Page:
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Unspinning The Narrative Of A Syrian Massacre

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At least 100 people were killed earlier this month in a Syrian village called Tremseh. Activists called the deaths a massacre of innocent civilians by government forces, but later reports suggested it was something different. After spending a week with rebel fighters in the country, I discovered some previously untold details about the killings.

In the days after the deaths, the facts were fuzzy. Unlike with previous massacres, the activists didn't release the names of the dead. Once some names did start trickling out, it looked like many of those killed were fighting-age men.

Destruction In Tremseh

On our way into Syria last week, we met a Spanish photographer named Daniel Leal Olivas. It was late at night at a rebel way station. He showed us gruesome pictures. He said he'd just returned from Tremseh, where he had been just a day after the killing.

"The first thing I remember is that it's a very small town," he says. "Another thing is everyone was in the street."

Women and children were standing in front of their houses crying, as if they had just gotten back into town, Olivas says. The men grabbed him by the arm and dragged him into a house.

"We found a toilet room, and ... that toilet room was full of blood," he says. "They told us, 'We found here bodies, executed,' " he says.

And, he says, parts of the village were destroyed.

"They burned a lot of cars. They burned motorcycles. They burned houses. They destroyed the mosque," Olivas says.

But they didn't burn indiscriminately, he says. Instead, it looked like the killers knew exactly what their targets were. On any given street, one house would be burned, riddled with bullet holes and covered in blood. Other houses were left untouched.

While Olivas' account suggests that those who committed the killings were mostly targeting fighters, there's still the question, what sparked this killing, and why was it so brutal?

At The Rebels' Base

As we traveled deeper into Syria, we found rebel fighters who had some answers. We found our way to the steps of a house that's used as a base for a rebel commander. I can't say exactly where it is; the location is secret.

Abu Sleiman commands several units in a town right next to Tremseh. He provided weapons to two units based inside the village.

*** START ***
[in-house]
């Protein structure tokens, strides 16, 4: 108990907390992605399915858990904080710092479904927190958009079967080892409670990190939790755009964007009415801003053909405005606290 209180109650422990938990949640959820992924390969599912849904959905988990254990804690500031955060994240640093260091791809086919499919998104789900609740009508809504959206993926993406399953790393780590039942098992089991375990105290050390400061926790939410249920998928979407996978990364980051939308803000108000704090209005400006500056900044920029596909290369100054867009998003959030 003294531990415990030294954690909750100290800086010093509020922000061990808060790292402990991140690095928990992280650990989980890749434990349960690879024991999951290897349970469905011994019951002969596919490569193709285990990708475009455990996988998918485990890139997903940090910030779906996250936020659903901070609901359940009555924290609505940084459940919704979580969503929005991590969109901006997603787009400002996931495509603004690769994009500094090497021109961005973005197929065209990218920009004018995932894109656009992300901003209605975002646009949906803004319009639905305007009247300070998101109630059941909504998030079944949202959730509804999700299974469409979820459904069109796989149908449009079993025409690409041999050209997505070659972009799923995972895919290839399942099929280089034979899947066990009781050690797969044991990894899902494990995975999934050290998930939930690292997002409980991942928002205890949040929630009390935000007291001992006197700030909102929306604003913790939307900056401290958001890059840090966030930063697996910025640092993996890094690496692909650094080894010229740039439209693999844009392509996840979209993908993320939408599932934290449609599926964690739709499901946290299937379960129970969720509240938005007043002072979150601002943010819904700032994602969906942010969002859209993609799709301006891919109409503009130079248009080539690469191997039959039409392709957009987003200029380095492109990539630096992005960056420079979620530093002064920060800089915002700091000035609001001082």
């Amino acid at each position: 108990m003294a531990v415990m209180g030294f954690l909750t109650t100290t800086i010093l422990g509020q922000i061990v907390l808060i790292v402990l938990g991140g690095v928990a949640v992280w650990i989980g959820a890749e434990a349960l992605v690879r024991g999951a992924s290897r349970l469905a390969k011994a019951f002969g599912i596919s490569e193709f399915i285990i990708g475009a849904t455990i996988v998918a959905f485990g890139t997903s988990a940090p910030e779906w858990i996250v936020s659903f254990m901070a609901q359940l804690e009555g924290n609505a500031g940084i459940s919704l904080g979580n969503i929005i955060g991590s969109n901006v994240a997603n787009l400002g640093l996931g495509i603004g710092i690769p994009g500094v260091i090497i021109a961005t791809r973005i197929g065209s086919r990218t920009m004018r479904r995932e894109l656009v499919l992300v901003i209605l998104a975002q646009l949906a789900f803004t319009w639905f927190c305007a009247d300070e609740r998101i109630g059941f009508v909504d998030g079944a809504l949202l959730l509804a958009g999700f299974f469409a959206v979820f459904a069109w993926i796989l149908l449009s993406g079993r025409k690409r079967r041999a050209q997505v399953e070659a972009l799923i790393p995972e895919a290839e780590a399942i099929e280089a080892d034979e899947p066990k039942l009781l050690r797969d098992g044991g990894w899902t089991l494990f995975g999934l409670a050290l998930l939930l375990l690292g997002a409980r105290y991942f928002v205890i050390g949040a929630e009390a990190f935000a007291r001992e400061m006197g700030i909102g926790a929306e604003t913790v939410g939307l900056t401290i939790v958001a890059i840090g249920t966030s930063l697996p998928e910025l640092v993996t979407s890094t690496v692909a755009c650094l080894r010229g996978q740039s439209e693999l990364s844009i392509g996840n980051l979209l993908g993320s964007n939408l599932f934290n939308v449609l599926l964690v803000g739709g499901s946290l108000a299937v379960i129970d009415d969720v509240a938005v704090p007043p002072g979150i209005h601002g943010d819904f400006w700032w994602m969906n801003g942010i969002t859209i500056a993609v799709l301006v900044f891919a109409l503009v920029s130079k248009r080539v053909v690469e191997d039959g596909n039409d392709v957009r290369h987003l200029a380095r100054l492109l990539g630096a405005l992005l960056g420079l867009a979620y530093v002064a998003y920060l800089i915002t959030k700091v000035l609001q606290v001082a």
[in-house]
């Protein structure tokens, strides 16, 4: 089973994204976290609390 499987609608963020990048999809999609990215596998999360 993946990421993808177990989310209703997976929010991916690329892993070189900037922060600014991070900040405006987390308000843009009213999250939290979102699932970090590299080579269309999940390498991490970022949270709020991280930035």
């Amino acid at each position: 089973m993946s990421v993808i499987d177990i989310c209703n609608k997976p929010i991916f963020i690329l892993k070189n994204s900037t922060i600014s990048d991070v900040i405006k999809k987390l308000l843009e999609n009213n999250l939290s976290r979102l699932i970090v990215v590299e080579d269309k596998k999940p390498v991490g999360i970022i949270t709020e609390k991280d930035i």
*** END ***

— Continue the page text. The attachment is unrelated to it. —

One fighter, who goes only by the name Khazzafi, was in a village near Tremseh on the day of the killing. He says the trouble started around 5 a.m.

Four officers in the Syrian army were driving near Tremseh. All of them were from the minority Alawite sect — the same sect as Syria's president, Bashar Assad, and his inner circle.

Khazzafi says rebels blew up the car with a homemade bomb, instantly killing the Alawite officers. Then the army began bombarding the town with artillery, tanks and helicopters.

Khazzafi says the shelling continued until midafternoon. Then the army pulled back, and armed Alawite militias known as shabiha, or ghosts, moved in and went on a killing spree. Khazzafi says he was in the woods just outside the village, helping evacuate wounded. He says he heard this chilling phrase spoken with an Alawite accent: "He's not dead yet. Finish him."

If Khazzafi's story is true, this would be the third major killing spree launched by pro-government Alawite militias in a Sunni village.

The Rise Of Sectarian Killings

For the first time, though, rebels are acknowledging that they played some role in sparking the attack. Still, they refuse to acknowledge that their very presence in these villages brings havoc on civilians.

The commander of this base says regardless of what caused the attack, the killing of a few officers does not justify hunting 100 people down and executing them in their village.

While many details from Tremseh remain unknown, it's clear that sectarian killings are on the rise in Syria.

As Abu Sleiman and his fighters begin their nightly prayer, we can tell by the way they move their hands and position their feet that they aren't Sunni hard-liners who consider all other sects to be infidels.

But to hear them talk is to hear them use nasty words about Alawites — and about how they hope to take revenge one day. That leaves many Syrians to wonder, even if the rebels do manage to topple the regime, what will come next?

Copyright 2012 National Public Radio. To see more, visit


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